- Qatar Airways agreed to acquire a 9.6% stake in Cathay Pacific Airways Ltd from Hong Kong-based Kingboard Chemical Holdings Ltd. and related companies for HK$5.16 billion (US$662 million). The first ever investment by a Middle Eastern airline in an East Asian carrier.
- China’s shadow banking sector, estimated by some analysts to be worth 122.8 trillion yuan (US$18.5 trillion), stopped growing in the first half of the year as issuance of wealth management products declined, according to Moody’s.
- Chinese central bank governor Zhou Xiaochuan wrote of “hidden, complex, sudden, contagious and hazardous,” latent risks in an article over the weekend. Zhou is widely expected to retire after a ten-year stint.
- Japanese PMI hits 2-year high.
EUROPE AND US MORNING HEADLINES
The Trump tour continues with Japanese car makers in his sights. US not winning on trade balance. “Try building your cars in the United States instead of shipping them over. That’s not too much to ask,” Trump said. “Is that rude to ask?” He has a point. Japan’s biggest auto trade association says that 75% of Japanese-brand vehicles sold in the U.S. are built in North America. Japanese companies currently employ around 850,000 U.S. workers
- Qualcomm is preparing to fend off an unsolicited US$100bn takeover bid from Broadcom arguing it undervalues the company. Broadcom is preparing a US$70-a-share offer for Qualcomm.
- US Stocks are trading at levels only previously reached in the run-up to Black Tuesday and the tech collapse of 2000 according to some commentators.
- The long-awaited listing of Saudi Arabia’s Aramco could be delayed as the new wave of anti-corruption initiatives in the Gulf state has an impact. Currently both the LSE and the NYSE are vying for the honour.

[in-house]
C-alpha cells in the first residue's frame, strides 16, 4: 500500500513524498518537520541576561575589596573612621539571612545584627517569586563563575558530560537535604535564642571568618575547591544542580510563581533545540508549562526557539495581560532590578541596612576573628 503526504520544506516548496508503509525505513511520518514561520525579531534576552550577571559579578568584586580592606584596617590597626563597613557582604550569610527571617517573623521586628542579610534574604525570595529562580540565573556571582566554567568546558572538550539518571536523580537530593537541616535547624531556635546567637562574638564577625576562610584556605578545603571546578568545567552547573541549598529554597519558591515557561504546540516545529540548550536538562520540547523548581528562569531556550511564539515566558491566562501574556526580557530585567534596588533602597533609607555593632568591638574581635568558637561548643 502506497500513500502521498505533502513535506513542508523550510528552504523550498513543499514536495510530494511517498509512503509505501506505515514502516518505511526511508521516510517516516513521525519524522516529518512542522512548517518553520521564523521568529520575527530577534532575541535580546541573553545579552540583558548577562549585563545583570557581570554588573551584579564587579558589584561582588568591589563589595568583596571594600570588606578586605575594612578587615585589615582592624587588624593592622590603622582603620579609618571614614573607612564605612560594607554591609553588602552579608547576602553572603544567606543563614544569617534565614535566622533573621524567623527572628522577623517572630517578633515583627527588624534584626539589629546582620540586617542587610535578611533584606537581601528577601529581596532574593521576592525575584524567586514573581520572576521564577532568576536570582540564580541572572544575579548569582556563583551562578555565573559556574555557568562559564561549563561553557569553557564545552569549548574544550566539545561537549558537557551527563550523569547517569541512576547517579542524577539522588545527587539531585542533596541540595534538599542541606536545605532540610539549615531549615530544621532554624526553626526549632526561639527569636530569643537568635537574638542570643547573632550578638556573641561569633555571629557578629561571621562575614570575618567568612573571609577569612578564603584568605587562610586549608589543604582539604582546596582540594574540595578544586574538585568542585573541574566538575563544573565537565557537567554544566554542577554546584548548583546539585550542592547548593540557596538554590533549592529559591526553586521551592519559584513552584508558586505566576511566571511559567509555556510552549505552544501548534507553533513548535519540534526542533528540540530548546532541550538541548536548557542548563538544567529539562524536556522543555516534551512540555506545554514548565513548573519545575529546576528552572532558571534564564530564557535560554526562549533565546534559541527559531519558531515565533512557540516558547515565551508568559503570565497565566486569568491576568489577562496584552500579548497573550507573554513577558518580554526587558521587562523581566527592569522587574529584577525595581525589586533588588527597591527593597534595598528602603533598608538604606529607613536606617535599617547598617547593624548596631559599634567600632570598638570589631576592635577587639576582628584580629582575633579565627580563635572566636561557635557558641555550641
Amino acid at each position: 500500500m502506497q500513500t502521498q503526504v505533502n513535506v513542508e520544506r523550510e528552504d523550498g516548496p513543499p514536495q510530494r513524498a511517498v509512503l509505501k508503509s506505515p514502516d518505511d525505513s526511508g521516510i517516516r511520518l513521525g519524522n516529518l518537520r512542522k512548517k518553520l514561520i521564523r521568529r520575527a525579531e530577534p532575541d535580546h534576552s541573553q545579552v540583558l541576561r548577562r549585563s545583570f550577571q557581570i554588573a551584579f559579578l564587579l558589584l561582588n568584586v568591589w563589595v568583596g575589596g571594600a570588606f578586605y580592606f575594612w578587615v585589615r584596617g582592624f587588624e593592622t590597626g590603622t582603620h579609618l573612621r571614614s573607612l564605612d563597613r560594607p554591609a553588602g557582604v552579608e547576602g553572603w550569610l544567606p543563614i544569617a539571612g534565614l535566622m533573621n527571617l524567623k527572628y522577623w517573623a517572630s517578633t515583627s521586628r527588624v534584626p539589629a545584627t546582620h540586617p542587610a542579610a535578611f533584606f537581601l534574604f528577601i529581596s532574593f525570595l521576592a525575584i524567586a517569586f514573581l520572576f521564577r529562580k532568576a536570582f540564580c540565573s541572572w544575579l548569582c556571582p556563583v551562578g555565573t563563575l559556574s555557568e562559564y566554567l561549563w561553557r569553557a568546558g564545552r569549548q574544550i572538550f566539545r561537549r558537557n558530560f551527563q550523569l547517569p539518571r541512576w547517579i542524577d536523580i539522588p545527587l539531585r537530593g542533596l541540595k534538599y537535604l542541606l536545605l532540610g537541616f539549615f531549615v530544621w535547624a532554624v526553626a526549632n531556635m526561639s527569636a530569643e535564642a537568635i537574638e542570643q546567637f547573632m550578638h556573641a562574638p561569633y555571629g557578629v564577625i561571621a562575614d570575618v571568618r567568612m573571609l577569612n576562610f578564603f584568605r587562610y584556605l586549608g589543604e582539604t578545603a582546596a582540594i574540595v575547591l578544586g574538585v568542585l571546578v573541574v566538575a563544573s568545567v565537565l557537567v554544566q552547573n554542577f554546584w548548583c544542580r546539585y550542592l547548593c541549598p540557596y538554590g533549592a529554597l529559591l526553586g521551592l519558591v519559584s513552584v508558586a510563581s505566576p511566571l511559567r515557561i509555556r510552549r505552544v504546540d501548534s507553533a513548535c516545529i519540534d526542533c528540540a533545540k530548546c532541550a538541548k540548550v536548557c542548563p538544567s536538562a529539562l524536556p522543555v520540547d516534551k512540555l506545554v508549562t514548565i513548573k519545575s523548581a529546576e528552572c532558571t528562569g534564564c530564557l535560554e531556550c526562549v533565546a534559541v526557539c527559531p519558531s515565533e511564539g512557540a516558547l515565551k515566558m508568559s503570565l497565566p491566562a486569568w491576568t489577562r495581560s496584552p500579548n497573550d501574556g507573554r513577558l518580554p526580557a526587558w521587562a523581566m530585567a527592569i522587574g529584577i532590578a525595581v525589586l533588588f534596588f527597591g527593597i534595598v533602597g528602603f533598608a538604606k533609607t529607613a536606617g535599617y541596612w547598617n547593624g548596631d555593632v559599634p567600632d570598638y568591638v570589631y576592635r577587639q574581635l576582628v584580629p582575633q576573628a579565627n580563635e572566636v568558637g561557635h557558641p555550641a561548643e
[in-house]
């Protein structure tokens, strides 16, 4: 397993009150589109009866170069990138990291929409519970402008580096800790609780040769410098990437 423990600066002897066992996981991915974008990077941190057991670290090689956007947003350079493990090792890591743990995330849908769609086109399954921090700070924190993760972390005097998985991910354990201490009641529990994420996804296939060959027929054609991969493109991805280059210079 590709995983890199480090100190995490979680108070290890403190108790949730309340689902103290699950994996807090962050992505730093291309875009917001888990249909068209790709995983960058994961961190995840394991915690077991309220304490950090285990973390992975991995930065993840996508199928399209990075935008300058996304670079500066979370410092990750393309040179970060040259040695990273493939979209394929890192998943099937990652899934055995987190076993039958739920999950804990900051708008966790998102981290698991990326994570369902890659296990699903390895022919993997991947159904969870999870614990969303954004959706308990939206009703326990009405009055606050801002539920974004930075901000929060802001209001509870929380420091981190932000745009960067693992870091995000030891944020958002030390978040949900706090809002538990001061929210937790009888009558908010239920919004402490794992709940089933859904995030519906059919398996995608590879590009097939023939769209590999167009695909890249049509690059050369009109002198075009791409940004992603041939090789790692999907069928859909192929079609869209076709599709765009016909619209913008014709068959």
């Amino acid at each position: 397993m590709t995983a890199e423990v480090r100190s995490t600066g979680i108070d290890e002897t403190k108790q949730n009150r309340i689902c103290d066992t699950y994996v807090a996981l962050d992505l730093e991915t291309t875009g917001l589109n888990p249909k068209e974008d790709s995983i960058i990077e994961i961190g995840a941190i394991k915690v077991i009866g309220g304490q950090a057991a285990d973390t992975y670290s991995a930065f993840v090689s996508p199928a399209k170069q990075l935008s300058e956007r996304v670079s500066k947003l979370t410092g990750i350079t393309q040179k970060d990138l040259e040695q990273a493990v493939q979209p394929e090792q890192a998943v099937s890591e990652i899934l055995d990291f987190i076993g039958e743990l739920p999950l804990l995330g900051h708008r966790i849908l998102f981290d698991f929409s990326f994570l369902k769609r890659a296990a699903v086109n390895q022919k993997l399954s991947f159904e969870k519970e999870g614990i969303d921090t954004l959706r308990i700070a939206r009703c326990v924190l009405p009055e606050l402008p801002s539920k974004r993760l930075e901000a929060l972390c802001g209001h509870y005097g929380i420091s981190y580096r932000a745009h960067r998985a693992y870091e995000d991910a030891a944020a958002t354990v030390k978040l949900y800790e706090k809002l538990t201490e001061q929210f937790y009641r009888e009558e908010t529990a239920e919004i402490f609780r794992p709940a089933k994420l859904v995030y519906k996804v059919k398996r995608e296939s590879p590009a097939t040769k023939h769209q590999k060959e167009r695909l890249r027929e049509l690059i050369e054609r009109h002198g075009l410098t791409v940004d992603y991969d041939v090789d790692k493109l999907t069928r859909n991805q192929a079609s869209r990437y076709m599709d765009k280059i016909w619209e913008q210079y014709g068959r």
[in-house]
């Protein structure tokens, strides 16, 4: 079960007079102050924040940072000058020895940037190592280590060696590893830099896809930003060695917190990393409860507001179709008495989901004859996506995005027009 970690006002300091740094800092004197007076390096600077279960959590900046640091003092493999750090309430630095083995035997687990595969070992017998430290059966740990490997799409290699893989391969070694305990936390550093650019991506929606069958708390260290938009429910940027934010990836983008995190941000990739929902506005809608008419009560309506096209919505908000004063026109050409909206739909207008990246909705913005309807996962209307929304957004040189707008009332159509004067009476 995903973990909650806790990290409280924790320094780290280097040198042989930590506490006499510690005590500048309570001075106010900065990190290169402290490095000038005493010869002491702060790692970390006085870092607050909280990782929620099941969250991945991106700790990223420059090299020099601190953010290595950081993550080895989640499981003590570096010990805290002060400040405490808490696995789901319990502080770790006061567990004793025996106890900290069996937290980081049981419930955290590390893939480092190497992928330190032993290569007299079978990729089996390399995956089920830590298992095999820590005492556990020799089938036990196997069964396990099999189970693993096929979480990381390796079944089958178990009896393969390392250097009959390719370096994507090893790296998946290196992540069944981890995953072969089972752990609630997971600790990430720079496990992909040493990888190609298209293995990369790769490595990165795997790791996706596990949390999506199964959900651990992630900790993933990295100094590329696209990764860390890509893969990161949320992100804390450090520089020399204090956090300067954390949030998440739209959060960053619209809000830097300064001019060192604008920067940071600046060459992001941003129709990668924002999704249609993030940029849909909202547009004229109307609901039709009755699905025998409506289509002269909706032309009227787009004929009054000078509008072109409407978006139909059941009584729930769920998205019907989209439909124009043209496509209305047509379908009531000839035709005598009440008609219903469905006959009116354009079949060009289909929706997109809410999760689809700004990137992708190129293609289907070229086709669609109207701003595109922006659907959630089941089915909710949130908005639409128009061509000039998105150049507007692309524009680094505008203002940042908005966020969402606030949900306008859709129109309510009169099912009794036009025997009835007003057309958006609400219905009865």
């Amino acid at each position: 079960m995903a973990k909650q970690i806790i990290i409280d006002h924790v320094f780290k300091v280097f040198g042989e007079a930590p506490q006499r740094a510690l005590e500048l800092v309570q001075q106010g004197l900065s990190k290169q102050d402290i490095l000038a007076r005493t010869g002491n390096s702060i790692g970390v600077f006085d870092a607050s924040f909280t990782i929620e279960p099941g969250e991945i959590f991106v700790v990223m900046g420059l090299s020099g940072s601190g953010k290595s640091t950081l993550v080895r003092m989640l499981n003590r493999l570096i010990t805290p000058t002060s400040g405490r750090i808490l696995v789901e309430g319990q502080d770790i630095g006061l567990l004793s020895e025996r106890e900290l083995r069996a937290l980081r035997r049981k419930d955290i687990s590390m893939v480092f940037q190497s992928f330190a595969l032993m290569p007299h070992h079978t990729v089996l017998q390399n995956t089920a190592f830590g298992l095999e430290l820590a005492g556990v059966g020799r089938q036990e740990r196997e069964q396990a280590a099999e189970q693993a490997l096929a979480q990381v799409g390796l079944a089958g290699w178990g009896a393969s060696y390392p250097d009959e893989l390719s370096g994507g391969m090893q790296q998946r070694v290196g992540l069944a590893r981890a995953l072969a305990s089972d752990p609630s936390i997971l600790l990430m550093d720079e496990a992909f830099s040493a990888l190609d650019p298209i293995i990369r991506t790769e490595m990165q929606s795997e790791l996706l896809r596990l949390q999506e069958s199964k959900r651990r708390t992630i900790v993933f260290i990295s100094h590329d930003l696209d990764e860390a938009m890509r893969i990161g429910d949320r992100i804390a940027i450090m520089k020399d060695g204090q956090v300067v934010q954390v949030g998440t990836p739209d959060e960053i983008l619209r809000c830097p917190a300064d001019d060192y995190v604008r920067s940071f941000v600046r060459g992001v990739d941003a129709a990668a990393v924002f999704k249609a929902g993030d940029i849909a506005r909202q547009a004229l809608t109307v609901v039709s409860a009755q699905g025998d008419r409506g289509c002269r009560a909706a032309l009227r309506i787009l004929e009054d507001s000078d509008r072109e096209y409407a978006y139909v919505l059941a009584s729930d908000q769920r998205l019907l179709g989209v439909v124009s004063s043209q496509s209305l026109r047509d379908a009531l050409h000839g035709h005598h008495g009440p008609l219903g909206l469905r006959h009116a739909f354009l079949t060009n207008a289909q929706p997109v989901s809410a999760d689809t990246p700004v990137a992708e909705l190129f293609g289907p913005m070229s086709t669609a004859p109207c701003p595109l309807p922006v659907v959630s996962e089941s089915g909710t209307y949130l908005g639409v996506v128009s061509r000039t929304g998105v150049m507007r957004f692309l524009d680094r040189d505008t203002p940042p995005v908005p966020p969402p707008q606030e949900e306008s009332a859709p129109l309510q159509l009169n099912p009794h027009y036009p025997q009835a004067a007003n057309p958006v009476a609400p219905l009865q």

- Not just an ASX thing it seems as in the UK hedge funds have sold short the big three retailers there too. More than GBP1bn of shorts against Marks & Spencer, Next and Debenhams. Around 12% of M&S’s stock is currently shorted, worth around GBP643m. A year ago, the figure was less than 5%. Meanwhile, short sellers sold 9% of Debenhams, having been short just 2% a year ago. The shorted shares are worth around GBP46m. Traditional retailers continue to struggle badly.
- Melbourne Cup tip Johannes Vermeer.
- And finally, in a UK NBN style issue, angry villagers upset over slow broadband speeds have burnt an effigy of BT Openreach van. Guy Fawkes night fun and games.
And finally again………………
A man entered the golf pro shop and looked all around, frowning. After watching him for a bit, the pro asked him what he wanted.
“I can’t find any green golf balls,” the man replied.
“Well, I don’t think they make them, but I can check,” the pro said.
The pro looked all over the shop, through all the catalogs, even called all the ball manufacturers. Sure enough, no one makes green golf balls.
As the man walked out the door, the pro asked him, “Before you go, could you tell me why you would want green golf balls?”
“Because they’d be so much easier to find in the sand traps!” he exclaimed.
I was sat with my wife while she sipped on her glass of wine, when she said, “I love you so much, you know. I don’t know how I could ever live without you.” I said, “Is that you or the wine talking?” She said, “It’s me talking to the wine.